But you have to nurture them properly. That’s been part of our success. We’ve got a very good system in making sure that, when a player achieves Titan-status, he’s ready for it. He’s not exposed, and he’s not pushed into that position when he’s not ready for it.
It’s been a challenge for us, as well, but I think we’ve done exceptionally well. I can just take little Roelof van der Merwe, you know, he’s been in the system for quite a while, and at the right time, when he was ready to go through to franchise cricket, as opposed to maybe pushing them through a little bit too early.
I must say that our facilities are excellent, excellent nets facilities, excellent indoor centre, an excellent gym for the guys, so they really have got everything that opens and shuts to aid them, which is what our job is, to make sure that we equip them properly, if we want them to perform consistently well.
What is the best career advice you’ve received?
I served under Dr Willie Basson, and he was President for nine years, and I served under him for all of those years. What I learned from him was (1) integrity in what you do, (2) hard graft, and I’ve had to work much much harder than a male counterpart, to get into this position.
However, I do believe that I deserve the respect of all my male colleagues across the country, and within my own stakeholder base. So, it’s been very rewarding. What it goes to for me is integrity, hard work and to be professional in anything that you do. If you make a cup of tea, do it and serve it professionally, and that’s what I like to instill in my staff. Get the basics right, and the rest will follow.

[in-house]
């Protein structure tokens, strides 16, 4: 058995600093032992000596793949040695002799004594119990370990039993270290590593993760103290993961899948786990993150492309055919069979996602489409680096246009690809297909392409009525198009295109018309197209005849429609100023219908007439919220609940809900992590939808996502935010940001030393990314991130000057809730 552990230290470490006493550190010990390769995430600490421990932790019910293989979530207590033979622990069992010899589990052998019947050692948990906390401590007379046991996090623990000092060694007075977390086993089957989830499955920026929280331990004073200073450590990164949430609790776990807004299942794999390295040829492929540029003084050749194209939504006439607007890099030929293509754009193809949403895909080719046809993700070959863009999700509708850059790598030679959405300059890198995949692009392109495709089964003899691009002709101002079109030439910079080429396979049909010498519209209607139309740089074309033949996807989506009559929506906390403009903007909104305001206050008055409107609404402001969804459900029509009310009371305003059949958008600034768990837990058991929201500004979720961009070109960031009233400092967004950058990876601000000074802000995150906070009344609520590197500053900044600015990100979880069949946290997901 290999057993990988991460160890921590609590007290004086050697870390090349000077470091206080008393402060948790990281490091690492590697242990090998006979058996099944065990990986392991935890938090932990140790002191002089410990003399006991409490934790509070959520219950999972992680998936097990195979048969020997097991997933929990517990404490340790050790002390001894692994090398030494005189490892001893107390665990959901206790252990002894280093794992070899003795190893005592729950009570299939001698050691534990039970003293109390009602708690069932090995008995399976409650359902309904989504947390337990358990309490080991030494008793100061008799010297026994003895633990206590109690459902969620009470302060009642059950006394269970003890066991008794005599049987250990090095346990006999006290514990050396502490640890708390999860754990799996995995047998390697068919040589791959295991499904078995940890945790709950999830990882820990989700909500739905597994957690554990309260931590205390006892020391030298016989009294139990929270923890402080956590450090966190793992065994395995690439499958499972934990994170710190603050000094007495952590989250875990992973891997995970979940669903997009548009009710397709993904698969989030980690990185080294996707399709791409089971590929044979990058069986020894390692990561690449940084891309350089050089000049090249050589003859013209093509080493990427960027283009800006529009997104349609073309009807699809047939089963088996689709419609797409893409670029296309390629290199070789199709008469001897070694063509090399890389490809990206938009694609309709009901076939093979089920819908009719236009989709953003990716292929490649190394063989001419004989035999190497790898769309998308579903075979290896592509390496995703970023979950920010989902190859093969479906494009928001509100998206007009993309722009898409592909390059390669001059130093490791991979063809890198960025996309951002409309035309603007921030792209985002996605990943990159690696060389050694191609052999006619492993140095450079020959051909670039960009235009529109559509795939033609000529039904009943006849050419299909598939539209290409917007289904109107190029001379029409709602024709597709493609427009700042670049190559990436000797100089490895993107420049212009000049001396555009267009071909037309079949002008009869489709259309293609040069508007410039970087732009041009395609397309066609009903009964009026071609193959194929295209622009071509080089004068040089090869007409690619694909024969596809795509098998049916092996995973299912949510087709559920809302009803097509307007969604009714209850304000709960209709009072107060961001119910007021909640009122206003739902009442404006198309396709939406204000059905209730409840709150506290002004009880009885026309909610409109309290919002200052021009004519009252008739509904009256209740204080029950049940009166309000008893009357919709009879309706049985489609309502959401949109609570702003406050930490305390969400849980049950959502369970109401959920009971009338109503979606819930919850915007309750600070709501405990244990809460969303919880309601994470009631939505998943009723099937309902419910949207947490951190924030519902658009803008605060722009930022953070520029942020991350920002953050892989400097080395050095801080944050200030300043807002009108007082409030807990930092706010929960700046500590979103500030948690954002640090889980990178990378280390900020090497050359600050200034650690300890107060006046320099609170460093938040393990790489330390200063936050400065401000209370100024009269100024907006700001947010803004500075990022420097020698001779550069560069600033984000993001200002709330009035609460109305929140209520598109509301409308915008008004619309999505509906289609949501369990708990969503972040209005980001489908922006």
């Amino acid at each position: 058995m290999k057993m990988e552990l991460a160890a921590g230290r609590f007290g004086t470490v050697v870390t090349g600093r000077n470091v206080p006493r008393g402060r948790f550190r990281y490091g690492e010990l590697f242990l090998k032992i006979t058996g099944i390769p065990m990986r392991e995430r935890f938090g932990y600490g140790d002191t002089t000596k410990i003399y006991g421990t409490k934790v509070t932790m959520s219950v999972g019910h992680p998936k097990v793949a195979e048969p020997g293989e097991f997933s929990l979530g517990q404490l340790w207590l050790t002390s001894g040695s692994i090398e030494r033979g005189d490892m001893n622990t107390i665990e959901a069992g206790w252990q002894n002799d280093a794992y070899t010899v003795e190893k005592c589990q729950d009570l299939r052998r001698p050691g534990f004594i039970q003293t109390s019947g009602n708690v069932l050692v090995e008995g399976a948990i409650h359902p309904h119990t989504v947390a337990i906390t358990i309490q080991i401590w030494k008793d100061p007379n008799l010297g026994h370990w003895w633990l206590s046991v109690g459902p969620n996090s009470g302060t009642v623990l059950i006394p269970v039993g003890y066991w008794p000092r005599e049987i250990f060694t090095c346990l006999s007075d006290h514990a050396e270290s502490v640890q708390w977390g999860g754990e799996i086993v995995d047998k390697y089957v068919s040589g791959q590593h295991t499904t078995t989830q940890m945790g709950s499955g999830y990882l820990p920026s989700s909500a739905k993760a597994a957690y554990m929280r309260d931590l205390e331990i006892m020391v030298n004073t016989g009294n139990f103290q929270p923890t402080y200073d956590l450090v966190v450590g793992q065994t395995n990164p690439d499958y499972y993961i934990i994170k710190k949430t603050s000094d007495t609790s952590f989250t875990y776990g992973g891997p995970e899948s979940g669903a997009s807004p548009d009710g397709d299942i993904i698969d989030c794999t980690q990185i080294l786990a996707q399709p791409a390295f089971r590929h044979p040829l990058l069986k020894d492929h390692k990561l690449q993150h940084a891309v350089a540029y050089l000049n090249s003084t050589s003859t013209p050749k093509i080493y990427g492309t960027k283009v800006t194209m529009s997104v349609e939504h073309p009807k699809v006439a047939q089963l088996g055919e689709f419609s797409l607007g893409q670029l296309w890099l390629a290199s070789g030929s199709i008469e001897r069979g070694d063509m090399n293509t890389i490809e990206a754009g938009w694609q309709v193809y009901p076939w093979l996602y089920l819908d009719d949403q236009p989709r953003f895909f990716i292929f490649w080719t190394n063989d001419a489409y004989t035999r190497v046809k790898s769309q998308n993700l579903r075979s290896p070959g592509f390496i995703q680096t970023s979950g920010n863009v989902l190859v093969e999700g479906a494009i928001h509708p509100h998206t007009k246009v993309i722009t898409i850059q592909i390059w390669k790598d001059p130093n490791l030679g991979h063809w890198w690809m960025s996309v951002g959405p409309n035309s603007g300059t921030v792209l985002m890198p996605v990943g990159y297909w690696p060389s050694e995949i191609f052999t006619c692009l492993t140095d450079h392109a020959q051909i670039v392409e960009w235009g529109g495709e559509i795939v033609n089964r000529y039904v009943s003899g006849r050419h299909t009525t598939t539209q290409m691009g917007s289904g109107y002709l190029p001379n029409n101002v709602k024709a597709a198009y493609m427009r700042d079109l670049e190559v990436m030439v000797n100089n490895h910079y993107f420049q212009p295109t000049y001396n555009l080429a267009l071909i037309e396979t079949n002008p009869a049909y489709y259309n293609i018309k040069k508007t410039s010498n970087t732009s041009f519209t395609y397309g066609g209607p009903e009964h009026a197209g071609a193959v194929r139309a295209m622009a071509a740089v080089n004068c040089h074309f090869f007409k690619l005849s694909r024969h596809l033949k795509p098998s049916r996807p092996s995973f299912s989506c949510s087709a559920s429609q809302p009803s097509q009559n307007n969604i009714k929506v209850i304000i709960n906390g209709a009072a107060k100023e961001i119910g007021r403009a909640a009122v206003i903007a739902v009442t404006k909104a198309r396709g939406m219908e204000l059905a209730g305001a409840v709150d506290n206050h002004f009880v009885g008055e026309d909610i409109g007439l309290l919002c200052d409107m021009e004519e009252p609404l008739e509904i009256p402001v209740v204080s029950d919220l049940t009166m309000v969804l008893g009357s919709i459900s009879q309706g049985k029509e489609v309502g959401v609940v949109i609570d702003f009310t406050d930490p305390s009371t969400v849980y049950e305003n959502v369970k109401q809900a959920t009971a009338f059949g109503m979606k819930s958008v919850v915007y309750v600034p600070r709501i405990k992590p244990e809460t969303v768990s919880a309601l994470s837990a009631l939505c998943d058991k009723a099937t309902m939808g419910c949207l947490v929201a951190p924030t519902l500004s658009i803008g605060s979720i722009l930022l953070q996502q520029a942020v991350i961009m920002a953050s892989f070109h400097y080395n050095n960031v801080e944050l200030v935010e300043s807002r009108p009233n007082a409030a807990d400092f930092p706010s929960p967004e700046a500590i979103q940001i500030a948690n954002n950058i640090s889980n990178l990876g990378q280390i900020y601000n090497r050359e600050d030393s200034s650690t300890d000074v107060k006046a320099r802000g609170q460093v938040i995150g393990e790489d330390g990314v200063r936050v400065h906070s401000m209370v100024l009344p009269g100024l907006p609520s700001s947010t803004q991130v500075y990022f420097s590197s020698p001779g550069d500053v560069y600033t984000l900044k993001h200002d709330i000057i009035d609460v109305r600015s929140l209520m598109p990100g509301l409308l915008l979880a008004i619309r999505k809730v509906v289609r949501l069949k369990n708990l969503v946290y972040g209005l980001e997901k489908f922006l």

What are the challenges you have faced as a woman in this position, and how do you deal with them?
I don’t even think about them anymore, I guess that in the beginning it was … You know, not having played the game, and not being one of the boys, but I’ve just always chugged along, done the right thing, and made sure that I was consistent in whatever I did, and it’s just worked for me!
But there have been many challenges, but you accept where you need assistance, and I have made, obviously it’s very important for me to have a good coach on board, and also an excellent groundsman. And in business, such a lot depends on relationships. I’ve made sure that I build those relationships, so that it comes to a situation of, “I won’t disappoint you, and I’m going to do everything I can to work alongside you,” for all the right reasons.
gsport strives to celebrate femininity. How would you define femininity, and what role does it play in your life?
It plays a big role for me. I’ve actually seen it happen, if you adopt an attitude that, “I’m one of you guys,” you’re going to lose the battle, because there’s no appreciation for that. Femininity is for me, in whatever you do, whether it’s your language, your appearance, it’s to maintain that femininity, and that, in itself, earns you a lot of respect.
It’s not that I’m a prude, but it never flowed for me, bad language, etcetera, I don’t encourage it and I don’t accept it in my working environment. That’s one thing I’m a little pedantic about. If you’re serving tea, and you’re serving it in our library, then you serve it with a doily, you know, those sort of touches. A little bit of attention to details comes in to it, that probably are lacking a bit at other venues.
Who are some of the individuals who have supported you throughout your career?